On the first Friday of every month the United States Labor Department releases its figures on how many jobs were added to the economy. Its release sparks a rash of media pundits, economists and business leaders willing to offer their analysis of the figures. Throw in the media spin typically associated with an election year, and it becomes increasingly difficult for executives to discern what is actually meaningful.
But the jobs report doesn’t tell the whole story. Using government data, and with the help of our own in-house research team, we’ve compiled a more holistic snapshot of the talent economy. Further, we’ve interviewed two economists to add perspective to the figures.
Despite the rhetoric coming out of the political season, the health of the U.S. labor market is mostly solid. “The labor market today is in remarkably good health,” said Andrew Chamberlain, chief economist at employer reviews website Glassdoor. The U.S., Chamberlain said, is about 87 months into its current economic expansion, which started in mid-2009. The last notable economic expansion of this magnitude — 92 months — occurred in the 1980s. Furthermore, the U.S. economy has seen 72 consecutive months of positive growth in the number of jobs created nationally, the longest stretch on record since the government began collecting this data.
More than 77 percent of Americans between ages 25 and 54 are employed, a number that has been on the rise since the most recent recession, according to Bureau of Labor Statistics compiled by Talent Economy’s research team (Figure 1). Along with those who are employed, the median income and gross domestic product, or GDP, have also seen continued growth in recent years.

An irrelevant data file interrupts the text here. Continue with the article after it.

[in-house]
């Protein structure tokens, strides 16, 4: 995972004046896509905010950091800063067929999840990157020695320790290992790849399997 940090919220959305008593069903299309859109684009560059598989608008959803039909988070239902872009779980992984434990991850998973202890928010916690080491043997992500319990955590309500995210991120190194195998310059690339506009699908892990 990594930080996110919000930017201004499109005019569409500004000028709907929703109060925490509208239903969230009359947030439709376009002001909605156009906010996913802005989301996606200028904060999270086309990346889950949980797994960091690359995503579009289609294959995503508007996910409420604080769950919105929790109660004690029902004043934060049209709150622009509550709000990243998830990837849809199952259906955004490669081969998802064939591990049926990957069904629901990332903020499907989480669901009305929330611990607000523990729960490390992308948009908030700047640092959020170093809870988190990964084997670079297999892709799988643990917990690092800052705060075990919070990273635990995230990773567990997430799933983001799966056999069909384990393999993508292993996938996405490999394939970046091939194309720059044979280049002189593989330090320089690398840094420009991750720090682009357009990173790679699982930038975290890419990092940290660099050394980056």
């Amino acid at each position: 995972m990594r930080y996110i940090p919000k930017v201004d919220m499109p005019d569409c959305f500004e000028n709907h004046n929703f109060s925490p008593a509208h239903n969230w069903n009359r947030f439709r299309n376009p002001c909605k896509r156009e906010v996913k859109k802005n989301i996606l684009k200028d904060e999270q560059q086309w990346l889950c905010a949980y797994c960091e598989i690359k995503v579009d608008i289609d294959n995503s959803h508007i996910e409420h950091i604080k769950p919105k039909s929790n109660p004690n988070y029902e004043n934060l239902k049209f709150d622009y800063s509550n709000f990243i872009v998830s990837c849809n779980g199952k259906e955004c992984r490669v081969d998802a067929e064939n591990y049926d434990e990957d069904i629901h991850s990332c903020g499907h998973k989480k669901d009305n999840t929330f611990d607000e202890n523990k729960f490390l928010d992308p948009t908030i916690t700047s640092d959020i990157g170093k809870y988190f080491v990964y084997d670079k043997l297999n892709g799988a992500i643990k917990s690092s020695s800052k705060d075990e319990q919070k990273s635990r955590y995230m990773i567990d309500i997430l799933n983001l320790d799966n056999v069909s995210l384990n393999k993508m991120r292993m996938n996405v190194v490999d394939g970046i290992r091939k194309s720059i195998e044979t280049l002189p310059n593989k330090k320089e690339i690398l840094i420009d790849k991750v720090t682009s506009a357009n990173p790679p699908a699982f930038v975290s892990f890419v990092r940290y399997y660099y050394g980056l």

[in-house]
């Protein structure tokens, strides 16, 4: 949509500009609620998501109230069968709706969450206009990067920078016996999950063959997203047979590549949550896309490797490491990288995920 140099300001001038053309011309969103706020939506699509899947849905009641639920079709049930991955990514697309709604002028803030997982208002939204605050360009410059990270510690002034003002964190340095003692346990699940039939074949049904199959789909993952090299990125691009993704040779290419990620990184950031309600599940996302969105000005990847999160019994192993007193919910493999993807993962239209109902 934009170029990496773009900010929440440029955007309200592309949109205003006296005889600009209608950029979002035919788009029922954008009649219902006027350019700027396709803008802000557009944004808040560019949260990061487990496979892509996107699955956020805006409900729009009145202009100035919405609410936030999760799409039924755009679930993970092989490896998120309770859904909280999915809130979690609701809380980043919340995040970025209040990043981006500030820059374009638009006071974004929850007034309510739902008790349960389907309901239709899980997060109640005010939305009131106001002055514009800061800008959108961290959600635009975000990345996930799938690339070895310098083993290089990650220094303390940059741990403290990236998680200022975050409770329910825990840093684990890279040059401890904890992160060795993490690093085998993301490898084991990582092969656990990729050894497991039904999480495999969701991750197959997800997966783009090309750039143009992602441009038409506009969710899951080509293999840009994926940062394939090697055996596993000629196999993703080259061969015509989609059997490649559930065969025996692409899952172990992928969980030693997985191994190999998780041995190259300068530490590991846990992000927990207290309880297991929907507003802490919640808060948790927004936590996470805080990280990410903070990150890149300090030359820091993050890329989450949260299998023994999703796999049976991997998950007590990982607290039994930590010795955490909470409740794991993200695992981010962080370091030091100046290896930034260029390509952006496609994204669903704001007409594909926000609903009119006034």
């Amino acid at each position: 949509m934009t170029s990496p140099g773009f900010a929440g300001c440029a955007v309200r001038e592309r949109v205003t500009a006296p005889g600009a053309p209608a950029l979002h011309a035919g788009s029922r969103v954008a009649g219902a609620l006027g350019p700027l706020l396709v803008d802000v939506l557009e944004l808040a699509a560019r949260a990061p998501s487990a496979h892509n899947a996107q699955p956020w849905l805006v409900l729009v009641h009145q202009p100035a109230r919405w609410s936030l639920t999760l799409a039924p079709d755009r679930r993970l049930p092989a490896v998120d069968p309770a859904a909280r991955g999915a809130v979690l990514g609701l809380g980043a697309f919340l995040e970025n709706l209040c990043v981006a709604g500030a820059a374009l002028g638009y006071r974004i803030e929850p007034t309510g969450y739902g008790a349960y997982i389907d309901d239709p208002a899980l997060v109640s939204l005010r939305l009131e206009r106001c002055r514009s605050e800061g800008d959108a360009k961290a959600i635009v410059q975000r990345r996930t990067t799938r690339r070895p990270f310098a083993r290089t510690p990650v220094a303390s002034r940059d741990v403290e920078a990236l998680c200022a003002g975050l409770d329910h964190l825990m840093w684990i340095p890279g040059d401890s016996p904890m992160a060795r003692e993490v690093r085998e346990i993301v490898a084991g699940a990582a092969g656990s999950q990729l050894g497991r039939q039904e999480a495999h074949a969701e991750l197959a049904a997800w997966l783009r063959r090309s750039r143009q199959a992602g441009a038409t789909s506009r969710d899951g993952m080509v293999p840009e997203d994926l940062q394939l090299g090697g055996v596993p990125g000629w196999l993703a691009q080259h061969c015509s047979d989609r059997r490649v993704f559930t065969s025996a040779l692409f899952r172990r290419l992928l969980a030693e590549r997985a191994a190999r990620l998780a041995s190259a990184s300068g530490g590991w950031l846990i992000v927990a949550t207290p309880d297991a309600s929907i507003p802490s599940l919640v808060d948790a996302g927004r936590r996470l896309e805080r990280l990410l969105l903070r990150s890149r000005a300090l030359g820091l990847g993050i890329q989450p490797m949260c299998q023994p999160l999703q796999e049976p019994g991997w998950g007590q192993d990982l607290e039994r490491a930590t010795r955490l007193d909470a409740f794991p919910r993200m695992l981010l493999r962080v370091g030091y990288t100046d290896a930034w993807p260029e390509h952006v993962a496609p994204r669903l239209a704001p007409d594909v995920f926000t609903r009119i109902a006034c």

Although government figures on productivity have been underwhelming — much of which has to do with the methods used to measure the metric, which some have argued is no longer relevant to today’s modern economy — the economists we interviewed were bullish on overall economic output.
Productivity is currently on a bit of a downturn. According to the U.S. Bureau of Labor Statistics, from the second quarter of 2015 to the same period in 2016 it saw a 0.4 percent decrease.
New technologies and a continued increased in overall intellectual capital, however, mean the economy’s productivity may actually be better than these numbers reflect. “You can still have sustained economic growth forever because we get smarter and we work better,” Chamberlain said. “As long as there are new ideas that help us get the same amount of stuff done in a lesser amount of time, you can still have growth forever.”
Added Steve Nyce, a senior economist at Willis Towers Watson and director of the firm’s Research and Innovation Center: “The American worker can be extremely productive in many ways, especially when coming to developing new intellectual capital.”
Nyce said new technological advancements are nearing the point where they will be reflected in reported productivity figures. “We are on the doorstep of a productivity surge of sorts once the advancements in genomics, artificial intelligence, etc., are absorbed into the business world,” Nyce said. The levels of debt, aging population, value of education will likely be a drag on this growth. “But we have plenty of opportunities as well through investments in the real economy and human capital to propel us forward,” Nyce said.
Wages, which have remained somewhat stagnant amid soft manufacturing productivity, have recently started to rise, according to Bureau of Labor Statistic data compiled by Talent Economy. The median income (in current dollars) rose by more than $10,000 in the past 10 years ($46,326 in 2005 to $56,516 in 2015) (Figure 2). However, Nyce said such increases aren’t much when inflation and rising health care costs are taken into consideration. “It’s not just are we growing, it’s the rate at which we’re growing and how a slow-growth environment makes it challenging on all aspects,” Nyce said.